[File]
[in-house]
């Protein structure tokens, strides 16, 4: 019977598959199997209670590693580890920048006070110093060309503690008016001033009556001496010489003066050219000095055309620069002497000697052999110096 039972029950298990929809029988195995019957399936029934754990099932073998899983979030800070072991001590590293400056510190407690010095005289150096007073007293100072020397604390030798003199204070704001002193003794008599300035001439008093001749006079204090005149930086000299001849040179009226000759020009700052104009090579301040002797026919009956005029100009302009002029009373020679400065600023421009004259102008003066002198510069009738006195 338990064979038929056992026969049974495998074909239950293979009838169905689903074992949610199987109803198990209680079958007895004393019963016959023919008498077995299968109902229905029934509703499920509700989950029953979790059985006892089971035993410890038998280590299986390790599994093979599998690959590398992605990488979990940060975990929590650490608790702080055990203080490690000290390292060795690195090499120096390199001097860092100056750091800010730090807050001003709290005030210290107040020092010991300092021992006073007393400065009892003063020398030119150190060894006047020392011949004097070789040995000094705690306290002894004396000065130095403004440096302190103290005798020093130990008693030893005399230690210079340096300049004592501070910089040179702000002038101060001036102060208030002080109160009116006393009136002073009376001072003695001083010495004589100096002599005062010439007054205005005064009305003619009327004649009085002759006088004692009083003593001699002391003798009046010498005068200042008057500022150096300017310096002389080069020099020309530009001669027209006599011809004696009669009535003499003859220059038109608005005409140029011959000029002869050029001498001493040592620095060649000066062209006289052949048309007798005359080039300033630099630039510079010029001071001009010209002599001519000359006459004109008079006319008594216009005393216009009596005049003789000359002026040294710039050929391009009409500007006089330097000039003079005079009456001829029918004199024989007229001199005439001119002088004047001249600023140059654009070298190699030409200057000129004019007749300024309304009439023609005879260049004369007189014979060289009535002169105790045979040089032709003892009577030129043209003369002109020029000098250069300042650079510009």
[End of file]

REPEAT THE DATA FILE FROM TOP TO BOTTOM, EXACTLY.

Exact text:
[in-house]
């Protein structure tokens, strides 16, 4: 019977598959199997209670590693580890920048006070110093060309503690008016001033009556001496010489003066050219000095055309620069002497000697052999110096 039972029950298990929809029988195995019957399936029934754990099932073998899983979030800070072991001590590293400056510190407690010095005289150096007073007293100072020397604390030798003199204070704001002193003794008599300035001439008093001749006079204090005149930086000299001849040179009226000759020009700052104009090579301040002797026919009956005029100009302009002029009373020679400065600023421009004259102008003066002198510069009738006195 338990064979038929056992026969049974495998074909239950293979009838169905689903074992949610199987109803198990209680079958007895004393019963016959023919008498077995299968109902229905029934509703499920509700989950029953979790059985006892089971035993410890038998280590299986390790599994093979599998690959590398992605990488979990940060975990929590650490608790702080055990203080490690000290390292060795690195090499120096390199001097860092100056750091800010730090807050001003709290005030210290107040020092010991300092021992006073007393400065009892003063020398030119150190060894006047020392011949004097070789040995000094705690306290002894004396000065130095403004440096302190103290005798020093130990008693030893005399230690210079340096300049004592501070910089040179702000002038101060001036102060208030002080109160009116006393009136002073009376001072003695001083010495004589100096002599005062010439007054205005005064009305003619009327004649009085002759006088004692009083003593001699002391003798009046010498005068200042008057500022150096300017310096002389080069020099020309530009001669027209006599011809004696009669009535003499003859220059038109608005005409140029011959000029002869050029001498001493040592620095060649000066062209006289052949048309007798005359080039300033630099630039510079010029001071001009010209002599001519000359006459004109008079006319008594216009005393216009009596005049003789000359002026040294710039050929391009009409500007006089330097000039003079005079009456001829029918004199024989007229001199005439001119002088004047001249600023140059654009070298190699030409200057000129004019007749300024309304009439023609005879260049004369007189014979060289009535002169105790045979040089032709003892009577030129043209003369002109020029000098250069300042650079510009």